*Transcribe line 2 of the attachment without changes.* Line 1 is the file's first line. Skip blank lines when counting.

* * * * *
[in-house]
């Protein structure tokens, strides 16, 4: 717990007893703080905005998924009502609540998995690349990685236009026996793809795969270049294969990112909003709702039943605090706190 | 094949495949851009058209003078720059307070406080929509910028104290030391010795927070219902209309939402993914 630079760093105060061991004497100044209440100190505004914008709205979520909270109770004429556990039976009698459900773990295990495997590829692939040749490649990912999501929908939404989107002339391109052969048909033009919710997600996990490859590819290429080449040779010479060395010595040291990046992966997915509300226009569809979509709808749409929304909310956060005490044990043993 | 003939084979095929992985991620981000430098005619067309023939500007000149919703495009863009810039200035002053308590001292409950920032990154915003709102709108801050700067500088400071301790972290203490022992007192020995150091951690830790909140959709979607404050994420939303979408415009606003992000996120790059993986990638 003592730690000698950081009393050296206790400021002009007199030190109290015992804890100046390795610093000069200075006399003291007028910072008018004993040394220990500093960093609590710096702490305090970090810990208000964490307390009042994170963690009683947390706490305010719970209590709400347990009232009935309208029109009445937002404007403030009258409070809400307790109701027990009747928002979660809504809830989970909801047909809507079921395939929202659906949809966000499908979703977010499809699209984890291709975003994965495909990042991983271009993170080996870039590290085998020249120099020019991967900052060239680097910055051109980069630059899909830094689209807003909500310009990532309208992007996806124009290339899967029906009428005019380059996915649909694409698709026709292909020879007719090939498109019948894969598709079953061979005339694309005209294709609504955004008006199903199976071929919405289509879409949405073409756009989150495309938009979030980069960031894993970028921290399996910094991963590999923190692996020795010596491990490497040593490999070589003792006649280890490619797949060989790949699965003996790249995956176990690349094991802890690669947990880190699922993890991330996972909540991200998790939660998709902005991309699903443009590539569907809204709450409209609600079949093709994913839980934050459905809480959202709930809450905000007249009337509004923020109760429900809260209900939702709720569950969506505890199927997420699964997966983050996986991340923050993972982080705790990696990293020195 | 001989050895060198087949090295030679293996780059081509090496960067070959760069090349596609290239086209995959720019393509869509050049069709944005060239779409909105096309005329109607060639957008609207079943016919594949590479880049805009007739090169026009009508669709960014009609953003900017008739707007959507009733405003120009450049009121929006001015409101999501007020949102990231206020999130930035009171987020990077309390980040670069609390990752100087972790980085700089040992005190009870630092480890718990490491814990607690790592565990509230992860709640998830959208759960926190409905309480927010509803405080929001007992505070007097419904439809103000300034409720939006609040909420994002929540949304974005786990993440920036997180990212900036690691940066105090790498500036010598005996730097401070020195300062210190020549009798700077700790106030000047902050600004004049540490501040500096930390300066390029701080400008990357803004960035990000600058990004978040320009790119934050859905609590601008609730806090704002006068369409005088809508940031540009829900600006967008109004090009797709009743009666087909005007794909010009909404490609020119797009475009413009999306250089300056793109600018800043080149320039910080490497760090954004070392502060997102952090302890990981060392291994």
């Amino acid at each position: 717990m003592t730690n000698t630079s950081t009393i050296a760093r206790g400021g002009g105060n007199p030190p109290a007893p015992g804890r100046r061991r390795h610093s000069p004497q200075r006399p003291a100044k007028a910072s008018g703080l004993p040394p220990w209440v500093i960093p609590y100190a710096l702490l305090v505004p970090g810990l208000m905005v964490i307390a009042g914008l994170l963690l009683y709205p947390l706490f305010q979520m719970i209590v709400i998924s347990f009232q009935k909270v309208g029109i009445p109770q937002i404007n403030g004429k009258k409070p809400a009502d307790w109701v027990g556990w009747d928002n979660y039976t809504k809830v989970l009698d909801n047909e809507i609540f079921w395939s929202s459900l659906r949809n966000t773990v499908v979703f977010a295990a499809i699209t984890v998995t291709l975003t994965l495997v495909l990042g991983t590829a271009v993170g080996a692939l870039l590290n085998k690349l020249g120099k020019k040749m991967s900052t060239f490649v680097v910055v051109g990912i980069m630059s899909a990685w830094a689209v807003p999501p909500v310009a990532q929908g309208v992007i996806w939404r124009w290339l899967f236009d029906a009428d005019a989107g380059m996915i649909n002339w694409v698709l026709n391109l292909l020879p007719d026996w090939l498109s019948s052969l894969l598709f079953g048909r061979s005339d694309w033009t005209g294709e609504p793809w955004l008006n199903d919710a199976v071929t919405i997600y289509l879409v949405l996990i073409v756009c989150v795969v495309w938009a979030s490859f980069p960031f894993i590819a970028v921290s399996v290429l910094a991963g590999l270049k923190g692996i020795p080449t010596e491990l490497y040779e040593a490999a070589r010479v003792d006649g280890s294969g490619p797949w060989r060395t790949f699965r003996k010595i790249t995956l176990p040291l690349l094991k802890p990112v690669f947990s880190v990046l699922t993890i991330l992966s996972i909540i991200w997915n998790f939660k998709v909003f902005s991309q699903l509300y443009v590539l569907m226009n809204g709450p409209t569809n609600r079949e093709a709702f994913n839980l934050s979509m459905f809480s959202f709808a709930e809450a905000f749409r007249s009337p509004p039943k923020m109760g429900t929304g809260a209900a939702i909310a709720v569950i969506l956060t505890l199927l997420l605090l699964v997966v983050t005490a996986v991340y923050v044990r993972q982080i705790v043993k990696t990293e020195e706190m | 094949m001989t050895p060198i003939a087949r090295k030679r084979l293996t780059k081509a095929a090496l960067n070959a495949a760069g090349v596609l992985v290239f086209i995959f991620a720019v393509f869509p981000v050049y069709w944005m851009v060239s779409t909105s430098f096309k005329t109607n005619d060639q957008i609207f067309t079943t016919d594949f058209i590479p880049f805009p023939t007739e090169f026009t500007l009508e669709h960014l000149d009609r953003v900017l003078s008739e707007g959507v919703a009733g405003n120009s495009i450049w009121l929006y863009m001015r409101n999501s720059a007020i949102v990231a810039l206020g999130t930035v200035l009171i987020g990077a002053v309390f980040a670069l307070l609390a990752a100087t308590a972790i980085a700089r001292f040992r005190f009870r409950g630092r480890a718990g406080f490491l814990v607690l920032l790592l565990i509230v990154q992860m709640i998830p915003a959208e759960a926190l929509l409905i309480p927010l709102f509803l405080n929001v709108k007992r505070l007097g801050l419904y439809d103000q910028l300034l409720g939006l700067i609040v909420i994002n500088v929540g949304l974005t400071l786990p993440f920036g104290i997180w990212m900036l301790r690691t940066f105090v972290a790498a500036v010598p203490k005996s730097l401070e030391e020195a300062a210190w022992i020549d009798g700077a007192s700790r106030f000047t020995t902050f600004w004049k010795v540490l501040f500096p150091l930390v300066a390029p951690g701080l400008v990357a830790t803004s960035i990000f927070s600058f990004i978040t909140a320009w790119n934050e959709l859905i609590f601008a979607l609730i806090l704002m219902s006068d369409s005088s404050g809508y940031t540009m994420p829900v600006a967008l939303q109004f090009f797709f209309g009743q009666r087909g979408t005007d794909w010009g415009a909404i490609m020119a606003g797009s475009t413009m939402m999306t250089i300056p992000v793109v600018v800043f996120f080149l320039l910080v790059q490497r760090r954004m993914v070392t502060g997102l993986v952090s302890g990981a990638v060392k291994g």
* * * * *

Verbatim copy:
């Protein structure tokens, strides 16, 4: 717990007893703080905005998924009502609540998995690349990685236009026996793809795969270049294969990112909003709702039943605090706190 | 094949495949851009058209003078720059307070406080929509910028104290030391010795927070219902209309939402993914 630079760093105060061991004497100044209440100190505004914008709205979520909270109770004429556990039976009698459900773990295990495997590829692939040749490649990912999501929908939404989107002339391109052969048909033009919710997600996990490859590819290429080449040779010479060395010595040291990046992966997915509300226009569809979509709808749409929304909310956060005490044990043993 | 003939084979095929992985991620981000430098005619067309023939500007000149919703495009863009810039200035002053308590001292409950920032990154915003709102709108801050700067500088400071301790972290203490022992007192020995150091951690830790909140959709979607404050994420939303979408415009606003992000996120790059993986990638 003592730690000698950081009393050296206790400021002009007199030190109290015992804890100046390795610093000069200075006399003291007028910072008018004993040394220990500093960093609590710096702490305090970090810990208000964490307390009042994170963690009683947390706490305010719970209590709400347990009232009935309208029109009445937002404007403030009258409070809400307790109701027990009747928002979660809504809830989970909801047909809507079921395939929202659906949809966000499908979703977010499809699209984890291709975003994965495909990042991983271009993170080996870039590290085998020249120099020019991967900052060239680097910055051109980069630059899909830094689209807003909500310009990532309208992007996806124009290339899967029906009428005019380059996915649909694409698709026709292909020879007719090939498109019948894969598709079953061979005339694309005209294709609504955004008006199903199976071929919405289509879409949405073409756009989150495309938009979030980069960031894993970028921290399996910094991963590999923190692996020795010596491990490497040593490999070589003792006649280890490619797949060989790949699965003996790249995956176990690349094991802890690669947990880190699922993890991330996972909540991200998790939660998709902005991309699903443009590539569907809204709450409209609600079949093709994913839980934050459905809480959202709930809450905000007249009337509004923020109760429900809260209900939702709720569950969506505890199927997420699964997966983050996986991340923050993972982080705790990696990293020195 | 001989050895060198087949090295030679293996780059081509090496960067070959760069090349596609290239086209995959720019393509869509050049069709944005060239779409909105096309005329109607060639957008609207079943016919594949590479880049805009007739090169026009009508669709960014009609953003900017008739707007959507009733405003120009450049009121929006001015409101999501007020949102990231206020999130930035009171987020990077309390980040670069609390990752100087972790980085700089040992005190009870630092480890718990490491814990607690790592565990509230992860709640998830959208759960926190409905309480927010509803405080929001007992505070007097419904439809103000300034409720939006609040909420994002929540949304974005786990993440920036997180990212900036690691940066105090790498500036010598005996730097401070020195300062210190020549009798700077700790106030000047902050600004004049540490501040500096930390300066390029701080400008990357803004960035990000600058990004978040320009790119934050859905609590601008609730806090704002006068369409005088809508940031540009829900600006967008109004090009797709009743009666087909005007794909010009909404490609020119797009475009413009999306250089300056793109600018800043080149320039910080490497760090954004070392502060997102952090302890990981060392291994």